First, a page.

Tuesday 27 March 2012 10:28 pm

Ronson attacks politics of envy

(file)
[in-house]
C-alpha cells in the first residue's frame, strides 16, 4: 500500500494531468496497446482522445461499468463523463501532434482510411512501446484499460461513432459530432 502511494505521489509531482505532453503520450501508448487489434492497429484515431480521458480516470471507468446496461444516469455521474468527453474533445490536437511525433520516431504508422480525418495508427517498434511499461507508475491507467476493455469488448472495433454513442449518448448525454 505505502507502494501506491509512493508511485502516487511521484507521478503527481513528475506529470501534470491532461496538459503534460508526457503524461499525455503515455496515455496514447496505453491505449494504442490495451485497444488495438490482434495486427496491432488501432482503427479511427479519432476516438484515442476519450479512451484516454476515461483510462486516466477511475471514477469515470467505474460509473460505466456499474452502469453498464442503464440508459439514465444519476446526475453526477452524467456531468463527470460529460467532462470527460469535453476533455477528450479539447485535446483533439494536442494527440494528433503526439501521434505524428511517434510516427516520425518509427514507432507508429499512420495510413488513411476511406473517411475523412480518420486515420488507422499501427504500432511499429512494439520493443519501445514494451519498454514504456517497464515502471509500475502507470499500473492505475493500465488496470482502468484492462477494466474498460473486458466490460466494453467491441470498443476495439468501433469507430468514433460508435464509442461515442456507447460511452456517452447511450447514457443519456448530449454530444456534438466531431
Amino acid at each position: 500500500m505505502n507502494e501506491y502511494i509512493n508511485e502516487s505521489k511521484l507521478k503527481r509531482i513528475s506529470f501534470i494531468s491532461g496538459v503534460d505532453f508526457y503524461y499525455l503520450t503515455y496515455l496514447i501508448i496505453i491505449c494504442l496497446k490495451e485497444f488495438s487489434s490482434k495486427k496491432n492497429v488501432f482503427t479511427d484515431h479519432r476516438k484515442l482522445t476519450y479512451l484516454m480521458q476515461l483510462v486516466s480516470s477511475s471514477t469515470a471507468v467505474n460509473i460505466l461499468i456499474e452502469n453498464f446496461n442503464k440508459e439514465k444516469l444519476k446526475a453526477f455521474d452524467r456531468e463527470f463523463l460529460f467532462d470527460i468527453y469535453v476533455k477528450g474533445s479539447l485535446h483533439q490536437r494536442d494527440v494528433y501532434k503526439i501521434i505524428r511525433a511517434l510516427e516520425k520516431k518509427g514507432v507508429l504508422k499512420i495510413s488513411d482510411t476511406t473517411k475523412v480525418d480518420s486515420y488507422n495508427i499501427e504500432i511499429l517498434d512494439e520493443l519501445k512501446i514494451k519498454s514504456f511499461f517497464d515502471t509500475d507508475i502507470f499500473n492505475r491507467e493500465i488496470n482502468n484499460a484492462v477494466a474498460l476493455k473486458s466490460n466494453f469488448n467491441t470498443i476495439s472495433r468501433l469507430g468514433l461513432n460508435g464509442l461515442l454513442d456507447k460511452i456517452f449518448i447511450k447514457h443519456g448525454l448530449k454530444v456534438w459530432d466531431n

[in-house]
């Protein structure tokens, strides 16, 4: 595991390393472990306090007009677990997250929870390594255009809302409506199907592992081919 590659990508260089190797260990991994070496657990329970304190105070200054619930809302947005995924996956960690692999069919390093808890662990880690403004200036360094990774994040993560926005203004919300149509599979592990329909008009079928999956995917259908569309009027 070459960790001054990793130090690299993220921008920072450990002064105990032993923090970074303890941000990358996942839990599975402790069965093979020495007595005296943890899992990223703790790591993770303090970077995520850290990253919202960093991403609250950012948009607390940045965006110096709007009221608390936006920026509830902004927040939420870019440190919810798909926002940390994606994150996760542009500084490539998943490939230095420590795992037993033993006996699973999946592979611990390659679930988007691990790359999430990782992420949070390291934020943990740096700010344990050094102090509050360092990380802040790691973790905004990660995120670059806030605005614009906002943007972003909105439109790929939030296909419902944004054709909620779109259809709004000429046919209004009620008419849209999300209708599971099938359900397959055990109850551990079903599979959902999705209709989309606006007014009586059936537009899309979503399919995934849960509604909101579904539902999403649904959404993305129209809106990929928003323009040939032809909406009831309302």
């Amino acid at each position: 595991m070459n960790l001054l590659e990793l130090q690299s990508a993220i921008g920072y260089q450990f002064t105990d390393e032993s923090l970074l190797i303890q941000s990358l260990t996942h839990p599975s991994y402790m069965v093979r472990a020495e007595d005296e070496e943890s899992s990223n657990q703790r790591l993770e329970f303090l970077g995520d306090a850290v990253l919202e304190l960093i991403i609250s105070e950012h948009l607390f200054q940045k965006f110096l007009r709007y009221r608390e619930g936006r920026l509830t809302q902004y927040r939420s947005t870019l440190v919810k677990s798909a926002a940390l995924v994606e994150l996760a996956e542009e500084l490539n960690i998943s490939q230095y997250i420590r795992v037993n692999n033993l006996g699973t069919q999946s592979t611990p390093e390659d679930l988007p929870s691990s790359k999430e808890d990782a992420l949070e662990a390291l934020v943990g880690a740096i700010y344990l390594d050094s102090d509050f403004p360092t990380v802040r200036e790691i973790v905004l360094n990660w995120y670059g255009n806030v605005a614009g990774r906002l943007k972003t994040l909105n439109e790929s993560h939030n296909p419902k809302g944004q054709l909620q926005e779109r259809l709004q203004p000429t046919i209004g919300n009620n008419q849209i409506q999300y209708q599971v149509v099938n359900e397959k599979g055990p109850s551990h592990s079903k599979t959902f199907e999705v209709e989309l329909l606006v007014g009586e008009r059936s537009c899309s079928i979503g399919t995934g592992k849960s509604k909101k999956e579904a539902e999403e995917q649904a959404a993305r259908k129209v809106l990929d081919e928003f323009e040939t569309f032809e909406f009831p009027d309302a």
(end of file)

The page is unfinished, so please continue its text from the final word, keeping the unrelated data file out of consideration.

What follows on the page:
PROPERTY tycoon Gerald Ronson launched a scathing attack on the political establishment yesterday, hitting out at the “hypocrisy and envy” that is driving public opinion. In one of the most outspoken public critiques yet from a senior British business figure, Ronson said that our society is being “fuelled by the continual negativity of envy” and lashed out at the “lynch mob attack” that deprived RBS chief Stephen Hester of his bonus. “We need top people to sort out the mess. If we are not careful, they won’t be around to do it,” warned Ronson, whose Heron buildings include the tallest tower in the Square Mile. The City is a “massive political football that has been kicked very hard over the last few years and yet it is one of our greatest assets”, added Ronson, speaking at his company’s annual lunch at the Dorchester. The event was attended by hundreds of business chiefs, as well as politicians, journalists and charity leaders. “We can continue down a self-destructive road of blame and retributive justice in which City players are mauled by their own regulators and government,” said Ronson, who also owns UK petrol station empire Snax24. “Or we can all try and work maturely and purposefully to sustain an extraordinary City that has been built over hundreds of years.” The government’s attempts to restrict the immigration of students and workers also came under attack. “There is a flood of growth in the number of people in the [Asian] subcontinent who want to learn,” he said. “They are the ones with 15 per cent growth and we have none – and yet we are now damaging our chance of attracting them by introducing new legislation to make it hard to do so.” The recent hike in stamp duty on home purchases worth more than £2m, from five to seven per cent, was cited as an example of the politics of envy. “If we create a tax regime that punishes success,” he warned, “this will kill aspirations to succeed”. The 72 year old has enjoyed a rollercoaster career, quitting school before he was 15 to work in his father’s factory business before founding Heron Group in 1956. He was jailed for six months in the early 1990s for his role in the Guinness financial scandal, though the European Court of Human Rights later ruled the trial to have been unfair. Having donated over £30m to charities and set up his own Foundation, at the end of 2011 he was given a CBE for charitable services. Referring to his industry, Ronson warned that supply of prime London property “is at record low levels”. Ronson also accused some newspaper editors of stoking envy while presiding over declining publications and pocketing vast salaries. “The hypocrisy that exists is quite disgusting,” he said.